Vidal vividly demonstrates, however, how this system has been superseded by the establishment of virtual dictatorial powers of US presidents. No vote was taken by Congress over the wars in Korea or Vietnam and only ex post facto, after Bush had decided to go to war, was Congress consulted over the recent war in Iraq.
In a series of memorable, pithy phrases he underlines the inanity of Bush's policies and statements and relates them to the current political situation. On Bush and terrorism, for instance, he writes: "All on his own he has declared a war on terrorism, a nonsensical notion like a war on dandruff."
On electoral choice in the US he is to the point: "We have only one political party in the US, the Property Party, with two right wings, Republican and Democrat."
Zell Miller, a Democratic senator, underlined Vidal's claim when he gave a keynote address lauding Bush at the recent Republican National Convention in New York. In 1992, however, as Governor of Georgia he spoke at the Democrats' Convention attacking Bush's father, George senior!
Writing in a clear, simple style the substance of the class realities of the US is laid bare: "Those with large amounts of property control the parties which control the state which takes through taxes the people's money and gives a certain amount of it back in order to keep the populace docile while reserving a sizable part of tax revenue for the oligarchy's use in the form of 'purchases', for the defense department, which is the unnumbered, as it were, bank account of the rulers."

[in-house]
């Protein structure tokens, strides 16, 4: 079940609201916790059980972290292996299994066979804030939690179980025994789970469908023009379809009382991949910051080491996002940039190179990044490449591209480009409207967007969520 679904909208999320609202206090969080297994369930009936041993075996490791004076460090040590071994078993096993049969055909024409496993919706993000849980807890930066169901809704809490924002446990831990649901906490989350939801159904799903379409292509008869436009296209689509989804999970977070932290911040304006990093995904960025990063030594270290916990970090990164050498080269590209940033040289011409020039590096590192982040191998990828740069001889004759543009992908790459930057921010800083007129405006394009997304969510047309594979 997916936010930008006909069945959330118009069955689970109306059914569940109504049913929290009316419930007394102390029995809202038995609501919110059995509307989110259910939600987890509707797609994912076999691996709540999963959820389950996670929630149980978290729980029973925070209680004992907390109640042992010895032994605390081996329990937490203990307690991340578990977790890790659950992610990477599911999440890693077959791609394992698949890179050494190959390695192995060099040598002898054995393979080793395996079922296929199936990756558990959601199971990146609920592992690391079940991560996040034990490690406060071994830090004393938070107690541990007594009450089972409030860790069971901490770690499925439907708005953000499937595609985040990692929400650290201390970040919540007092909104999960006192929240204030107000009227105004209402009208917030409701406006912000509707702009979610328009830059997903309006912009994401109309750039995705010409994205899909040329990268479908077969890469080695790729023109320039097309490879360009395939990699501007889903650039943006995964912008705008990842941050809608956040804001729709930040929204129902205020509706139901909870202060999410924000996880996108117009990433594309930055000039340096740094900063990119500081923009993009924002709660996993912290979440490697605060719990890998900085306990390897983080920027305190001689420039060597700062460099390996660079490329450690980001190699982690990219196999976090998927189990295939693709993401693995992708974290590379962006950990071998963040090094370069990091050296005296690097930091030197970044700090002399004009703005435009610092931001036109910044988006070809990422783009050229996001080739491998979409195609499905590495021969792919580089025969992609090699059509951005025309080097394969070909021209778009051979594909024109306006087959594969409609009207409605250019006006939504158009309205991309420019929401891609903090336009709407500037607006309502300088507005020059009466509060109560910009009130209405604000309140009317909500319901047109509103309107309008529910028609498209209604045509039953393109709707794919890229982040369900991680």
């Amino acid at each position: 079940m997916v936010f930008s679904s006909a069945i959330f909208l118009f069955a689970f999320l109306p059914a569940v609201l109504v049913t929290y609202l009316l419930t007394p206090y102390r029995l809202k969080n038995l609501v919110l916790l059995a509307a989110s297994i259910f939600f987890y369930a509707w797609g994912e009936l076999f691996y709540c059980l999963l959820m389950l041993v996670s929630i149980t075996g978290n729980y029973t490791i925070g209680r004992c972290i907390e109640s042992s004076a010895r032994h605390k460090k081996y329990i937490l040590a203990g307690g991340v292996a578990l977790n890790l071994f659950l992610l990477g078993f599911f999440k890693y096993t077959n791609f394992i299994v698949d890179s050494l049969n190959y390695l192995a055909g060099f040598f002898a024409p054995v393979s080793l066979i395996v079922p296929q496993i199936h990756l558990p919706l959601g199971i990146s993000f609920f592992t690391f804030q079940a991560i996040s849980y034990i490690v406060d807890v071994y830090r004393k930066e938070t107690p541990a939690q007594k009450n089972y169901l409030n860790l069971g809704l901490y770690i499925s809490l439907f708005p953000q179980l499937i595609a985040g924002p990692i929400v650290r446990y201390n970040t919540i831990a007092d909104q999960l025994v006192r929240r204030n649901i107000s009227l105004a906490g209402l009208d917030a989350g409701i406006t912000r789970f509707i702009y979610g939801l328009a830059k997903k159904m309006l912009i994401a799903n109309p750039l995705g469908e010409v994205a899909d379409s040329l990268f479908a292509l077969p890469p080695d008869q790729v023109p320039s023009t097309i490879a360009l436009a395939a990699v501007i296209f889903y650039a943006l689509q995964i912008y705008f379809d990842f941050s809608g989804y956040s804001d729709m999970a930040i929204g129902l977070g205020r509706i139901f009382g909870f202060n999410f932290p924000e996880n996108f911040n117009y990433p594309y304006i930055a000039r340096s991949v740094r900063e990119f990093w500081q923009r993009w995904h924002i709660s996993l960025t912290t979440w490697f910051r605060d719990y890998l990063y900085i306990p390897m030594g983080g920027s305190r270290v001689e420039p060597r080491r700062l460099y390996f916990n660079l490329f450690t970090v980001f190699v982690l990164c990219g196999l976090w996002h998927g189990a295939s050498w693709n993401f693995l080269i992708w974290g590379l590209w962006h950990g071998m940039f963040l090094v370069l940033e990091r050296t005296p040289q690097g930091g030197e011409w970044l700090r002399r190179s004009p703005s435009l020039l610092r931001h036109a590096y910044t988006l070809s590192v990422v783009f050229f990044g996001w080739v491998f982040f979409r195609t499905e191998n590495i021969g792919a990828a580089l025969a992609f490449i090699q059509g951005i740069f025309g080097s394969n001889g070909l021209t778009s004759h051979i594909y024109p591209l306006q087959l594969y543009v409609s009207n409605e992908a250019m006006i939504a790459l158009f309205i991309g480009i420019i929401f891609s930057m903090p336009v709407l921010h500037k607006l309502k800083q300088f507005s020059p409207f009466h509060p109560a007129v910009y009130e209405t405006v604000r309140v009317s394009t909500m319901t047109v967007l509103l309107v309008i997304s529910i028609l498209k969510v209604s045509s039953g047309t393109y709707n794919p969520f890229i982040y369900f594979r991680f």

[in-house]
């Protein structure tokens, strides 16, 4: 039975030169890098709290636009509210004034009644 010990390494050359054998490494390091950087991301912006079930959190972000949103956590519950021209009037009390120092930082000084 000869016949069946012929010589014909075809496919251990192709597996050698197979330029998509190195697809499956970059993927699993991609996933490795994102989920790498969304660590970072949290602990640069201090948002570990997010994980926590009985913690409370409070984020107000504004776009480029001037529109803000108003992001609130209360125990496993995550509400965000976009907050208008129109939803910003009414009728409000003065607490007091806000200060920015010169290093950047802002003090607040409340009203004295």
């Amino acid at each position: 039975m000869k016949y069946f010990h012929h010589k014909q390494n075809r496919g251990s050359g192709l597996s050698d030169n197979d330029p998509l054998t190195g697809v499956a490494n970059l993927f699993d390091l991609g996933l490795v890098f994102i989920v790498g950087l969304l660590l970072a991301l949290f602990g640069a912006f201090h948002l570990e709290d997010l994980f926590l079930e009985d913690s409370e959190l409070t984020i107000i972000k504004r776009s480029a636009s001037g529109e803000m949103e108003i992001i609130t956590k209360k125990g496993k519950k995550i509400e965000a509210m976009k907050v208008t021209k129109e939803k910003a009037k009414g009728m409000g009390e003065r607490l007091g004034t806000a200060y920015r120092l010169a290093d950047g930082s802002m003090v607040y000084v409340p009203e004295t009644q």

The contempt with which the rich view the mass of the American working class is illustrated by the comment of a movie mogul: "When the American public walks, its knuckles graze the ground." Interestingly, while Vidal incorrectly says the US has never had a "left wing" he mentions the idea of a "labor party" but adds that there is "no chance" of it being established in the US. Yet, everything in this book points to an inevitable revolt of the majority of the US population, leading to the formation of their own distinct party. Vidal demonstrates that the working class is completely locked out of the present electoral system.
His quote from an old American Tory sums up brutally the attitude of the capitalists: "The rich will strive to establish their dominion and enslave the rest. They always did. They always will." But given the scenario, which is traced out, of a US economic collapse, of an electoral system based on a shrinking minority, of mass poverty, then a revolt of the mass of the population is inevitable.
There are some faults and deficiencies in the book. Vidal attempts to devise a more "perfect" constitution and electoral system for the US within the framework of capitalism, which is utopian. Some of his well-known polemical exaggerations are also on view. Nevertheless, this book takes you onto a higher plane. Vidal always gives you a long view of history, as well as vital insights on the situation in the US today.
Imperial America - Reflections on the United States of Amnesia by Gore Vidal, published by Clairview Books, £9.95.
In The Socialist 11 September 2004: